“The question is: does the person have the ability to understand their role and what the imperatives of the BBC are?” said Grade. “I have no fear he would in any way allow his political history to interfere with his obligations to uphold the BBC’s impartiality and independence. And I speak as a Tory backbench peer. It makes me very uncomfortable politicians making party politics out of people’s careers in this way.

Lord Grade to The Guardian, 23 Aug 2016

Go back to 1999 and you will find similar concerns were raised by Conservatives over the appointment of Greg Dyke.

“Greg Dyke, the man who will lead the BBC, today resigned from the Labour party and said he wanted to meet Conservative leader William Hague “as soon as possible” to dispel charges that he is one of Prime Minister Tony Blair’s cronies.”

The Guardian, 25 Jun 1999

Above – this is why contemporary history matters!

It all ended bitterly for Mr Dyke following the publication of the Hutton Report in 2004 on how the BBC handled the tragic death of civil servant David Kelly. At the time many critics accused Hutton of overseeing a ‘whitewash’. The critics were ultimately proved right with the long-awaited Chilcot Report on the Iraq War.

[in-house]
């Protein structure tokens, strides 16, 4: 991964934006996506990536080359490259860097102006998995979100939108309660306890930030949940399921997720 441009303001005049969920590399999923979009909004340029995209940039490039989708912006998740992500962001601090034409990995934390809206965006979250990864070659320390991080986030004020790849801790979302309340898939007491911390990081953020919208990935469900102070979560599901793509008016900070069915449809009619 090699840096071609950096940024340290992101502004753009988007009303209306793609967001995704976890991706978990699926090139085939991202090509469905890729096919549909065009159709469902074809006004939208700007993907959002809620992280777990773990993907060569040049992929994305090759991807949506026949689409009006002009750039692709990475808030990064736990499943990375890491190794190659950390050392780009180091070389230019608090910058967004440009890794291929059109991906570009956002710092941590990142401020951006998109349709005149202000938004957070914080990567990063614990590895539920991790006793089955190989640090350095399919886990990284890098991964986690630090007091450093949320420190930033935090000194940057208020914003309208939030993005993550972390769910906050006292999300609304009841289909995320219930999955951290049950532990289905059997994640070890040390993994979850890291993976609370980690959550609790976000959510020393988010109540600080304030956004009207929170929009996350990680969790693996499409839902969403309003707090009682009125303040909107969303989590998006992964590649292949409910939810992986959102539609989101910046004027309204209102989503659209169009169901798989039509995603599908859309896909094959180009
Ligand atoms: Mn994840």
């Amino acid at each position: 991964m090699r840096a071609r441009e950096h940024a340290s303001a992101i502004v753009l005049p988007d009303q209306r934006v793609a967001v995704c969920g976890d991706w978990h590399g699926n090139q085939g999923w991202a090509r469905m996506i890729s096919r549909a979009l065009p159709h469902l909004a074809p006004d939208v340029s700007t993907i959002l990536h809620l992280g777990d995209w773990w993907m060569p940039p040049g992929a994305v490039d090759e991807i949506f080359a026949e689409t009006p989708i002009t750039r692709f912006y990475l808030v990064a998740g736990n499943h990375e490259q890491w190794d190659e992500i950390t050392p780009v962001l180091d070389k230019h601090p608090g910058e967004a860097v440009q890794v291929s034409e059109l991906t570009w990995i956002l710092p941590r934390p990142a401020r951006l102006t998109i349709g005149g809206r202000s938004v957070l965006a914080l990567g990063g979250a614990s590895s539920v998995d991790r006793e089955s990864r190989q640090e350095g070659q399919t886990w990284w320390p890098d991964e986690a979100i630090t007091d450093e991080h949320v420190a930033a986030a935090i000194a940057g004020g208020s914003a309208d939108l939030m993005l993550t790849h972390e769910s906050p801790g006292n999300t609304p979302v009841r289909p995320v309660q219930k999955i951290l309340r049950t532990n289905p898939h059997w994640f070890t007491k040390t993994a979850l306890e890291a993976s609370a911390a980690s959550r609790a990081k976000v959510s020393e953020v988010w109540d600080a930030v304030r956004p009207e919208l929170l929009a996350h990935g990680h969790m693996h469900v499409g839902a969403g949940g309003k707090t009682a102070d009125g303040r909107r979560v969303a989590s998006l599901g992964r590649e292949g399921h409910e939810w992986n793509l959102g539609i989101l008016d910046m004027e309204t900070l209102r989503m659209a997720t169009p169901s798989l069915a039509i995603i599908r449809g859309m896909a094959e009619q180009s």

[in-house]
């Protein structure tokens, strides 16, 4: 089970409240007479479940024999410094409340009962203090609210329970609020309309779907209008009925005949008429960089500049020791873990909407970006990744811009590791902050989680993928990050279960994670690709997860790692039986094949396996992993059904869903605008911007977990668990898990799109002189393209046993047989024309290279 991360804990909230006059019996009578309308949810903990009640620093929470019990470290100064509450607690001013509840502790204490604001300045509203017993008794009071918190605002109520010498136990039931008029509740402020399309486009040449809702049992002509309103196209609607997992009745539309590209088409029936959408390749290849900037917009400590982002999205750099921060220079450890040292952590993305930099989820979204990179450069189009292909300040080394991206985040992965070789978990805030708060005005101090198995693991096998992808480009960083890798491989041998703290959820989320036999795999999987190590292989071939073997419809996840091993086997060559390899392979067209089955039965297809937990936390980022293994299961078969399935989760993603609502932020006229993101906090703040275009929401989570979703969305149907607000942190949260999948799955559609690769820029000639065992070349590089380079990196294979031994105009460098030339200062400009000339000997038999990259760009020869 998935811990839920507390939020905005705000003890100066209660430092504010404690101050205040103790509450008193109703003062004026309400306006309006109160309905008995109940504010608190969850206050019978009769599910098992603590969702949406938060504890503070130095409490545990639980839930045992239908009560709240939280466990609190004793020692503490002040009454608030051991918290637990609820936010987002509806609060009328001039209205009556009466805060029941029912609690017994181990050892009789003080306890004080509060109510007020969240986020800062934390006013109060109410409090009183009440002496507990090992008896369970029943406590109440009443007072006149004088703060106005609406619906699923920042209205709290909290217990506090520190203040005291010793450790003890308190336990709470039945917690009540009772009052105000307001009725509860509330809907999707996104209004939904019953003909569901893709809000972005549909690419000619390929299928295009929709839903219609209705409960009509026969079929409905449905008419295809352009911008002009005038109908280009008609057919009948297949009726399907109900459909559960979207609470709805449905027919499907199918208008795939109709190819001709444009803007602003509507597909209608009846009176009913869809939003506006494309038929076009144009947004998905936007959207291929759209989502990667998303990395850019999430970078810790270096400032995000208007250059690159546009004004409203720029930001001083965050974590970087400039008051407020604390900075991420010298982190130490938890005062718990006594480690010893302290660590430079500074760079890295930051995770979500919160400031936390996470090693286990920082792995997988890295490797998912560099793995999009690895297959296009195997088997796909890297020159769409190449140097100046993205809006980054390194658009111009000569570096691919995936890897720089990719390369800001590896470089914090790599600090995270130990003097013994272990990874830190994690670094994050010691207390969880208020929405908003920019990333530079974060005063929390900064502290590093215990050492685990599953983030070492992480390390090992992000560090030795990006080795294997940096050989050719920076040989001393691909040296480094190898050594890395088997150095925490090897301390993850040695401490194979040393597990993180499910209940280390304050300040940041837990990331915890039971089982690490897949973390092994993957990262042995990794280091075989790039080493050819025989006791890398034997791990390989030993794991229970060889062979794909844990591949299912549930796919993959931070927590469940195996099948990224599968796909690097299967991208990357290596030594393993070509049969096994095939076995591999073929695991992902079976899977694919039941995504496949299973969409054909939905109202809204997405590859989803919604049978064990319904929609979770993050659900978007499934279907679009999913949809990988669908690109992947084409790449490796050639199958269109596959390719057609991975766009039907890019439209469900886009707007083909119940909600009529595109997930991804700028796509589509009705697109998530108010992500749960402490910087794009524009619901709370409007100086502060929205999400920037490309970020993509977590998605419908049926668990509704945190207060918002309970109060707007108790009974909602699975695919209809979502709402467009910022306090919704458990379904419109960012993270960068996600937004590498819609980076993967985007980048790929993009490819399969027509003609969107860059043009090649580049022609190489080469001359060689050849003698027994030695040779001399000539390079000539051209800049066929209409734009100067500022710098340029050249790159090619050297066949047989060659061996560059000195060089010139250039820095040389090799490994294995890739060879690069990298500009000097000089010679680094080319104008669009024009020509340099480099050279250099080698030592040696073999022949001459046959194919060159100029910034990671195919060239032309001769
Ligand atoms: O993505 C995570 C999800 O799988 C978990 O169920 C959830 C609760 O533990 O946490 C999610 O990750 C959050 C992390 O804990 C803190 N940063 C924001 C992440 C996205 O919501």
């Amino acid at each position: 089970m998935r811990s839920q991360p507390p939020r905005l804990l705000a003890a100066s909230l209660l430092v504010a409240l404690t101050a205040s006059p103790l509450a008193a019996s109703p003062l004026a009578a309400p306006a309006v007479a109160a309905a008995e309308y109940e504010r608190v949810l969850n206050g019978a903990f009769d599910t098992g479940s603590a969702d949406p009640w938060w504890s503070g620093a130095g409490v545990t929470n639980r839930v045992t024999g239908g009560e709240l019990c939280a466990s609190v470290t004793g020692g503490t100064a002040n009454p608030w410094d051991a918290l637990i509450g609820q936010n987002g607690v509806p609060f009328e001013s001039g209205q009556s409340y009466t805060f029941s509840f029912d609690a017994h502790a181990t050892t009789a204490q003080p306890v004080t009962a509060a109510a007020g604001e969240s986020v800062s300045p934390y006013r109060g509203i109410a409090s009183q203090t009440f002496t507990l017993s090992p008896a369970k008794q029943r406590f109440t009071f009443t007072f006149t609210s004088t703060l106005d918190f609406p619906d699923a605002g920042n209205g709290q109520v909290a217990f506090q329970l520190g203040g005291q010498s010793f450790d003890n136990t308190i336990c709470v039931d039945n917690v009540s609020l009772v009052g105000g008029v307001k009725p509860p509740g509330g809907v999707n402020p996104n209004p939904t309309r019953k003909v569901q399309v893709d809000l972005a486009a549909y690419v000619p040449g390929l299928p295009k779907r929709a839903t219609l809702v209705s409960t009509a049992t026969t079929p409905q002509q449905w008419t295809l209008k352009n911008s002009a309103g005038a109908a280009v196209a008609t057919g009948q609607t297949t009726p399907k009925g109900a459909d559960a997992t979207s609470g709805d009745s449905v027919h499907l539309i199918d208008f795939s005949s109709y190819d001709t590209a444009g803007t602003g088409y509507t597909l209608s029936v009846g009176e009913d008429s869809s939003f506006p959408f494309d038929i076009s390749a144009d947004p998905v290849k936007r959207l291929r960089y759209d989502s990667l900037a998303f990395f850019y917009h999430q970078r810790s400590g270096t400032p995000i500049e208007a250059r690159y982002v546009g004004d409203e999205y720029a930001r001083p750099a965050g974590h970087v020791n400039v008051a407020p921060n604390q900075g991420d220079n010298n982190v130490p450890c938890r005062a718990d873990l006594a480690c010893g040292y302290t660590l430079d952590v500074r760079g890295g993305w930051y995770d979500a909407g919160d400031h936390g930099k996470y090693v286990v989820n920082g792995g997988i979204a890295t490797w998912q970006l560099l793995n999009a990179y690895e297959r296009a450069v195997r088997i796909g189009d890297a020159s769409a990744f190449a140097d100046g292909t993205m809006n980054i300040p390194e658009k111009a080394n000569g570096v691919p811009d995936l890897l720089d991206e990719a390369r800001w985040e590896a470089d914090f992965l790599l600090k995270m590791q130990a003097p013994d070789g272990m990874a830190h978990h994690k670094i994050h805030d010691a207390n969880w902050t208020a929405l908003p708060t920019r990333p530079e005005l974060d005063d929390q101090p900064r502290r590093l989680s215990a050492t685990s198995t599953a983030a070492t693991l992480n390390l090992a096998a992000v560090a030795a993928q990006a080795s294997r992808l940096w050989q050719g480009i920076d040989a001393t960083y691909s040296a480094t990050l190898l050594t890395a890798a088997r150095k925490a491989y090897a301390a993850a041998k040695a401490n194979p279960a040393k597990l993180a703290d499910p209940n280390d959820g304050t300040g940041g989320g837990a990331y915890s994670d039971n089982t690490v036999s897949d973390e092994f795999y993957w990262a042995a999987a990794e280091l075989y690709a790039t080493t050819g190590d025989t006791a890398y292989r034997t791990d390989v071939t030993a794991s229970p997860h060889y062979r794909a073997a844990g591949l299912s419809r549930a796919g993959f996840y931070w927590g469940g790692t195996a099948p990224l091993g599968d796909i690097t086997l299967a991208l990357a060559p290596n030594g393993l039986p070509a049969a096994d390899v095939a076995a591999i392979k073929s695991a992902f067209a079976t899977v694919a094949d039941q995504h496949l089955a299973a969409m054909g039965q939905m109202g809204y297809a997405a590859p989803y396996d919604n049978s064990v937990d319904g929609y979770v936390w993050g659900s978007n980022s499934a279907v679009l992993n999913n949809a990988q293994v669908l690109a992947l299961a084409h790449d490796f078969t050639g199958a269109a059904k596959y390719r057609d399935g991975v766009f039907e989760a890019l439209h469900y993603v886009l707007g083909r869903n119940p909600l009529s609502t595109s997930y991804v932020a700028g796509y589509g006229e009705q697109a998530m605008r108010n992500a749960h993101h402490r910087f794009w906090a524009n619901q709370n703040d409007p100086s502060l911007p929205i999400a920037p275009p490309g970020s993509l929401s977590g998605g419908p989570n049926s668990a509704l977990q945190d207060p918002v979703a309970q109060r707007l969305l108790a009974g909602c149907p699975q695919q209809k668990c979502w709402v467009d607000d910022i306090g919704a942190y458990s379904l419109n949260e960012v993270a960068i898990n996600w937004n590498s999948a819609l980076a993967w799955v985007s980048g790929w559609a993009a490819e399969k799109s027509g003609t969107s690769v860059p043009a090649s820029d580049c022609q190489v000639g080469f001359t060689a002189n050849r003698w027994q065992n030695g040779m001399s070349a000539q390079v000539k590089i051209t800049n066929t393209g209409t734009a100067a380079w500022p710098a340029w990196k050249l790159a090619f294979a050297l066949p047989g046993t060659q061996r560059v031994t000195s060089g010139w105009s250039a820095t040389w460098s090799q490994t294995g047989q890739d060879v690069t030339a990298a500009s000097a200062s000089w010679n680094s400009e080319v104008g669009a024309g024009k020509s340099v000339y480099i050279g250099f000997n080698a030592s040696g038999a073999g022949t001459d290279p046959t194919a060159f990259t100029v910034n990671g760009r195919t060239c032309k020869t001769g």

“I think any prime minister taking a country into war has got to be straight with the nation and carry it, so far as possible, with him or her. I don’t believe that was the case in the Iraq instance.”

The Guardian, citing a BBC Interview with Sir John Chilcot, 06 Jul 2017

Recall that the late 1990s/early 2000s were an era of obsessive spinning of current affairs reporting and output by ‘spin doctors’ – communications specialists. While this generation is much more clued up on when things are being spun, we are less so in the dark arts of online misinformation (information that turns out to be incorrect) and disinformation (the deliberate spreading of information that is not correct/knowingly false). We’re still dealing with the fallout of this on things like leaving the EU, to the Climate Emergency.

“Television Is The Bulwark Of Our Democracy” 

This is Dorothy Byrne of Channel 4 News giving the MacTaggart Lecture back in 2019.

Prophetic words.

You can watch her full lecture here.

For me, what makes this intervention by Emily Maitlis different is that she is speaking from having had decades of experience in the media – and many years in the BBC. She has a credibility that comes with that experience and expertise. She cannot be dismissed as a party political speaker or a ‘woke activist’. Furthermore, she’s amplifying what many people from across the political matrix of opinion have been saying for quite some time about the BBC’s inability to hold those in power to account.